Maybe a washer or refrigerator,
Whereever there’s a vacancy
Or a free meal.
They do what they can to survive.
It is said
That there is a giant catfish
Somewhere at the bottom
Of the world;
Bigger than the Blue Whale,
huger than the Brontosaurus,
more gigantic, even, than the ancient,
And many believe
This surly old boy to be God.
And there he is, way down deep there
Among the jutting pillars
And slowly eroding walls
And steel skeletons
Of his first clumsy experiments
Slithering and sucking about,
Sifting and breathing out our days
From the primal mud and muck of life,
By his angelic battalions of advisers,
His armored corps of engineers
There they are;
Rippling out around him
In concentric circles
And billowing coronas of silt,
Hard at work,
Sniffing, tasting, testing, triangulating,
Picking over the tiny,
Time-filtered bits and pieces
Of the past, reworking
The problems of the world
From the bottom up.
It is said
That no other creature
Of his creation can withstand
(if you believe in such things),
the ghosts of old dreams.
-Jason Ryberg, 2003
A child wakens in a cold apartment.
The windows are frosted. Outside he hears
words rising from the streets, words he cannot
understand, and then the semis gear down
for the traffic light on Houston. He sleeps
again and dreams of another city
on a high hill above a wide river
bathed in sunlight, and the dream is his life
as he will live it twenty years from now.
No, no, you say, dreams do not work that way,
they function otherwise. Perhaps in the world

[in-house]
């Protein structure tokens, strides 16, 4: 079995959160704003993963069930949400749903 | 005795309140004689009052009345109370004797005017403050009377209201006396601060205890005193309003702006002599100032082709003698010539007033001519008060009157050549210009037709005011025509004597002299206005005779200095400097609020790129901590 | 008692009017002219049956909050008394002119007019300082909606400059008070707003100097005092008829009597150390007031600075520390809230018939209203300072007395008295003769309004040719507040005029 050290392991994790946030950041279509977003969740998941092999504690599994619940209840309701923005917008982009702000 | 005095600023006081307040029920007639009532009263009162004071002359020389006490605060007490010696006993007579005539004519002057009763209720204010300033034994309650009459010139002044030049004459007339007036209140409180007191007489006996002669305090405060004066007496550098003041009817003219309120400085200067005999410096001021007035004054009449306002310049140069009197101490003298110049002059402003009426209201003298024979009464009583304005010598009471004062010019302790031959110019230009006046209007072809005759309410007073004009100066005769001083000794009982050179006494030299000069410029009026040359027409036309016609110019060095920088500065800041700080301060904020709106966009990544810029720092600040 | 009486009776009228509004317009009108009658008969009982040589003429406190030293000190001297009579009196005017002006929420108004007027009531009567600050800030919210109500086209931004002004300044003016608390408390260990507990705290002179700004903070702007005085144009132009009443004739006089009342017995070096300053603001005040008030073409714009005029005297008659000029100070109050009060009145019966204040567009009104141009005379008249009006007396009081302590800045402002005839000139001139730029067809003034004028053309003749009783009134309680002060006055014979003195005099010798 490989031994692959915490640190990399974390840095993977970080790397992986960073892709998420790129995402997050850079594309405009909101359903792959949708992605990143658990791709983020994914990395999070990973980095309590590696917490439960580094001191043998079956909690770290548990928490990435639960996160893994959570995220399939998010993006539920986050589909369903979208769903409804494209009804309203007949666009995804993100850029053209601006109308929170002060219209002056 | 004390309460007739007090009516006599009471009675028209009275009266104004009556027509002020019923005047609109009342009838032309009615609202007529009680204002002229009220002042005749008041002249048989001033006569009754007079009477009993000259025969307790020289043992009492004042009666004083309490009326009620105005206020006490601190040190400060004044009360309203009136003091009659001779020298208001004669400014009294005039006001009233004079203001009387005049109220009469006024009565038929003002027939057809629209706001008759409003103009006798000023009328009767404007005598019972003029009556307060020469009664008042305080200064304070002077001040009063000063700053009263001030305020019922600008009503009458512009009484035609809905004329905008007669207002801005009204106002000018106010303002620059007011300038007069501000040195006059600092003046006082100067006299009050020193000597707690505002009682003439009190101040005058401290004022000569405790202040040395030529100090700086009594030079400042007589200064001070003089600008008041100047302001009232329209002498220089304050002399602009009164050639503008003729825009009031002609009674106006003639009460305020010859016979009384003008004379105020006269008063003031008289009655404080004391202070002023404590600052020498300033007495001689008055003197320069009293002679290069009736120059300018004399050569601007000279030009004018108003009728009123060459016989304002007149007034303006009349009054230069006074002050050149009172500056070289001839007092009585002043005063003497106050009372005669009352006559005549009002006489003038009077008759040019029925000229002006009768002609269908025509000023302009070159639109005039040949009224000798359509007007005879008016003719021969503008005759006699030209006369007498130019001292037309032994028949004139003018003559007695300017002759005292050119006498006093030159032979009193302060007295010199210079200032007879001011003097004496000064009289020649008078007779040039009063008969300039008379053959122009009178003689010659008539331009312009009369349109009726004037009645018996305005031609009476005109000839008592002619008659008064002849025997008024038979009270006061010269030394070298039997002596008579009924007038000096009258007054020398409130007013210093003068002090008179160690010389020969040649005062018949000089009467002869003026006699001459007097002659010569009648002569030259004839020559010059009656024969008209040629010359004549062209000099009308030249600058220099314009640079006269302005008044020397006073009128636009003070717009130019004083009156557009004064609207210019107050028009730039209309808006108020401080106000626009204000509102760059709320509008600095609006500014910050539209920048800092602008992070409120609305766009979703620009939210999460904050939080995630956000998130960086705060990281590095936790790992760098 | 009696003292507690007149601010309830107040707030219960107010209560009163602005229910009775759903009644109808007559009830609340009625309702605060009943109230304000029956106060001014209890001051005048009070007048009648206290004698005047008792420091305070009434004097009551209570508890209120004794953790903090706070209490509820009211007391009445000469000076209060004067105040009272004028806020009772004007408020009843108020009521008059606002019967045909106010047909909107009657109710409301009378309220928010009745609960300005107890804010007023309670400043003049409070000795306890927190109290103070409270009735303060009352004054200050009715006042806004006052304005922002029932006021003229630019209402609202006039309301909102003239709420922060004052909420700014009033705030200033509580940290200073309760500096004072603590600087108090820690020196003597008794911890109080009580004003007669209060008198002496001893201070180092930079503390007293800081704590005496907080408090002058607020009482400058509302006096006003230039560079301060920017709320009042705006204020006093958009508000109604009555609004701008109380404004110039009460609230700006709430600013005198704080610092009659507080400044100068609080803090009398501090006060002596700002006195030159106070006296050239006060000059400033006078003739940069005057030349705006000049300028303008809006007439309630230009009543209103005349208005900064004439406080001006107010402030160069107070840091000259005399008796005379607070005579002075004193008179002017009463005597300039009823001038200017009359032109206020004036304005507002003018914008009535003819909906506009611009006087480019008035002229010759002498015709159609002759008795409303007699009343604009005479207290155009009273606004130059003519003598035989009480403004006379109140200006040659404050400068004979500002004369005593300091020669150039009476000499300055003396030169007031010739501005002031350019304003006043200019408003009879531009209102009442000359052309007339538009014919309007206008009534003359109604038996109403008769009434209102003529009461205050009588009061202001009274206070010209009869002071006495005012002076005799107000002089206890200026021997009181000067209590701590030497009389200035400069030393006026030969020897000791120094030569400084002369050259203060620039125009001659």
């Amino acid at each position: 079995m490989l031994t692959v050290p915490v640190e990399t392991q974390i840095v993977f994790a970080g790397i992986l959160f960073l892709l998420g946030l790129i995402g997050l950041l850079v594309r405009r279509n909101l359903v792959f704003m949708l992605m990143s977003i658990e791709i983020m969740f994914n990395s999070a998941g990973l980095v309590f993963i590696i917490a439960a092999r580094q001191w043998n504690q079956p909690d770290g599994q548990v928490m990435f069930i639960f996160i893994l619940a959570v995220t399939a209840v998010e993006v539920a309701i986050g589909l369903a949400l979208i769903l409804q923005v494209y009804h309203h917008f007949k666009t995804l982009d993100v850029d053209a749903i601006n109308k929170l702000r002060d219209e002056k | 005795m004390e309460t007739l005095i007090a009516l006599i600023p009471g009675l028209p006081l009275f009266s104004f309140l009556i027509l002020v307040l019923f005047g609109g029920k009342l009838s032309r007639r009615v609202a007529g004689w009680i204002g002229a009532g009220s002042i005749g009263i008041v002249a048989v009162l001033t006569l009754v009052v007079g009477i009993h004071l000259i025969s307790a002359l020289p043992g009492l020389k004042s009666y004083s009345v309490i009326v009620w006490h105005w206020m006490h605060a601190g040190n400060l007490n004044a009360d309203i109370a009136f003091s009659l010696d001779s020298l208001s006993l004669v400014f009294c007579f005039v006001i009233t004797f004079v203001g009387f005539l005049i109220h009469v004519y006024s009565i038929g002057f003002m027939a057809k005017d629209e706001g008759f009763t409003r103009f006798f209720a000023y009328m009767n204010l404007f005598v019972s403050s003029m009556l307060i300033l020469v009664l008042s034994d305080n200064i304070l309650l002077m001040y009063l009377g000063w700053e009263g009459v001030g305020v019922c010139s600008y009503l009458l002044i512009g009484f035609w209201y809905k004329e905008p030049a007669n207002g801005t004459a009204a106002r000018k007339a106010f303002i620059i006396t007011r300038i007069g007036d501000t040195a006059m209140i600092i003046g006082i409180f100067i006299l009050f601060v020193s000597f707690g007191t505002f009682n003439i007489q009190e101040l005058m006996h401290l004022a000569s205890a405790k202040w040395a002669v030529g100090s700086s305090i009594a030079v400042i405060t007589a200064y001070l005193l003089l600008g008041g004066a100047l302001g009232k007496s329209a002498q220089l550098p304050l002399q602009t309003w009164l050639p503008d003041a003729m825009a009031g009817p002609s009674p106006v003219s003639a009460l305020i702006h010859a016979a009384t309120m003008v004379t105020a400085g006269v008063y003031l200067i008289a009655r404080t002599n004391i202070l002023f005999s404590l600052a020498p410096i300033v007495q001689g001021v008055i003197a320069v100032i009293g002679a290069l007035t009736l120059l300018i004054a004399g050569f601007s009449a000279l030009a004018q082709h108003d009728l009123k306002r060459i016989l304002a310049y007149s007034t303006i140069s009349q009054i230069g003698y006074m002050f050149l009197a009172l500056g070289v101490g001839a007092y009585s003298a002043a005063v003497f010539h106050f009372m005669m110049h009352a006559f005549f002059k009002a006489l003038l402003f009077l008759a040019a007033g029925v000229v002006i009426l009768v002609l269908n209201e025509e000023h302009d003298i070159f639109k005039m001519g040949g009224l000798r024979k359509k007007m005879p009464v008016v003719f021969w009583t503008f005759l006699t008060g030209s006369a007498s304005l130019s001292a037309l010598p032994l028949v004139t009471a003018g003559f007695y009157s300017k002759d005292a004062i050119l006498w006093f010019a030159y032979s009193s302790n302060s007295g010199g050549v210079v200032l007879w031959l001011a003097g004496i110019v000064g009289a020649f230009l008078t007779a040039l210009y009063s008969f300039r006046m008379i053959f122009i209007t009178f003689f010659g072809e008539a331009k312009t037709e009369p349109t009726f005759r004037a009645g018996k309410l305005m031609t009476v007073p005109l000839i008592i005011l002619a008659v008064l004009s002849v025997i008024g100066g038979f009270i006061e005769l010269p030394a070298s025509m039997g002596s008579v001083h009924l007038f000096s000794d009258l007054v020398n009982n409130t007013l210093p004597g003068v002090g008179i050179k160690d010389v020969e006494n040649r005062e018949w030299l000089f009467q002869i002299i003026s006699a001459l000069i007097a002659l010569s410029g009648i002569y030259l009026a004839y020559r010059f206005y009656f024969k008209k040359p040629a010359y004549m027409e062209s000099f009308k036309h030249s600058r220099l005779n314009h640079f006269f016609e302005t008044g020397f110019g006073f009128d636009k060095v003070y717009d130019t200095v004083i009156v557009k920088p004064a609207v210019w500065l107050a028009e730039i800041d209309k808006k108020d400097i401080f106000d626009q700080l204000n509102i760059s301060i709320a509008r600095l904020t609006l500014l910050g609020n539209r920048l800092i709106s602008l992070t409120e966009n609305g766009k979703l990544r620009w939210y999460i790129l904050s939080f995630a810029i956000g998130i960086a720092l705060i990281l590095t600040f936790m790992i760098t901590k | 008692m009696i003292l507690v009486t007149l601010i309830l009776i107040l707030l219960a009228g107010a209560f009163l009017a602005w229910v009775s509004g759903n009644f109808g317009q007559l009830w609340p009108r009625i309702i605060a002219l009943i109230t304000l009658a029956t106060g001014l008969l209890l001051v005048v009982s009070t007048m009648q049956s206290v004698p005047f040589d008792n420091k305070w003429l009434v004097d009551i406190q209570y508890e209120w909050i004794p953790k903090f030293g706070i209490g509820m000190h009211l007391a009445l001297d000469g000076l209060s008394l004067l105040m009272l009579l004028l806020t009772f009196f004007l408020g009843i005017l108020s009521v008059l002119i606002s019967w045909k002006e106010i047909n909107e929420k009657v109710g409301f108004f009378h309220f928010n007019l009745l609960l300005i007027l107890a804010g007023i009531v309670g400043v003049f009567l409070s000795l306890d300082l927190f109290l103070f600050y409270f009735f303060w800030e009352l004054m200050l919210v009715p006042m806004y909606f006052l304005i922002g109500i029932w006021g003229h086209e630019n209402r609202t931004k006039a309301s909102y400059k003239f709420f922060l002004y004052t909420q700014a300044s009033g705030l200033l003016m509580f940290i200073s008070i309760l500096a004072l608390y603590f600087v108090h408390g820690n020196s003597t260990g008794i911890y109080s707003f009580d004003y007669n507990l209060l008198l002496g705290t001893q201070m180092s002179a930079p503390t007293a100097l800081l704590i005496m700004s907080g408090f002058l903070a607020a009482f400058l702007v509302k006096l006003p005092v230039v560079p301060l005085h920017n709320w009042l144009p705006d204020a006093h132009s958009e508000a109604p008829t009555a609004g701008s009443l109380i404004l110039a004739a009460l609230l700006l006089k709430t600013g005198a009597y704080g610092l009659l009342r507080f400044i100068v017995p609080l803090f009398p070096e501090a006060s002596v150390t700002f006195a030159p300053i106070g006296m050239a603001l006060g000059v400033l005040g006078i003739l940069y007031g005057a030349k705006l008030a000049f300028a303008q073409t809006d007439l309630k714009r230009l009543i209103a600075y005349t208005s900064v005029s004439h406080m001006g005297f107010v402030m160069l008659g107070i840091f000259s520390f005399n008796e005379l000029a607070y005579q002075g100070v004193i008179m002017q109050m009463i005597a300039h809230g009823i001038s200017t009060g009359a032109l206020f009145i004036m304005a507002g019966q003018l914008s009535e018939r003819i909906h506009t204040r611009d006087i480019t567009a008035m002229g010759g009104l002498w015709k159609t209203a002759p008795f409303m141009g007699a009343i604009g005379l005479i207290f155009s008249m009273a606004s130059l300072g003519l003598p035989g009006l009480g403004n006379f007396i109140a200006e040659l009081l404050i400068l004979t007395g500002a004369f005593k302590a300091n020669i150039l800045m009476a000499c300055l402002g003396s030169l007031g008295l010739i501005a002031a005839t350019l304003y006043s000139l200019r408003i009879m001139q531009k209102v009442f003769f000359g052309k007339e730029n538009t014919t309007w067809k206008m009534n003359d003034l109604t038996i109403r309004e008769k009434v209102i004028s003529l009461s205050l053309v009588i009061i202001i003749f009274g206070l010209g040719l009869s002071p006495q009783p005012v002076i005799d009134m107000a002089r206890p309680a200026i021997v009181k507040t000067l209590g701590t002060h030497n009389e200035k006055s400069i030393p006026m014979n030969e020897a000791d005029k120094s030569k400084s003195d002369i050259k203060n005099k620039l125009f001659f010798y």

you're right, but on Houston tonight two men
are trying to change a tire as snow gathers
on their shoulders and scalds their ungloved hands.
The older one, the father, is close to tears,
for he's sure his son, who's drunk, is laughing
secretly at him for all his failures
as a man and a father, and he is
laughing to himself but because he's happy
to be alone with his father as he was
years ago in another life where snow
never fell. At last he slips the tire iron
gently from his father's grip and kneels
down in the unstained snow and unbolts the wheel
while he sings of drinking a glass of wine,
the black common wine of Alicante,
in raw sunlight. Now the father joins in,
and the words rise between the falling flakes
only to be transformed into the music
spreading slowly over the oiled surface
of the river that runs through every child's dreams.
Thursday, June 17, 2010
Those far-off and fleeting buzzards
of indeterminate feeling,
pyrning and gyring on the horizon,
those flittering moths of thought
recently seen accumulating, at the oddest times,
on the shimmering quicksilver edge
of your mind's magnificent fish-eye lens...
they've been rapidly devolving
into dubious notions and bizarre insecurities
concerning the teleological motions
of moth's wings and the polar ice-caps of Mars
(and their collusion and subsequent influence
over your own precarious place
in the grand schemata
of people, places and things)...
And what about that sweet, young thing, there,
givin' you the cheerleader sneer
from across the bar?
What is that, exactly, that she's beaming out,
Some subtle shade of pathos, at best?
Or that grizzled, hoary Ahab
of a character shootin' you the stink-eye
from the back window of a passing bus...
Maybe it all adds up to nothing much,
but, something both all-knowing
and faintly unwholesome was
most definitely transmitted in the brief,
teleo-scopic instant of that
And those little clickity-clicks
and distant kettle whistles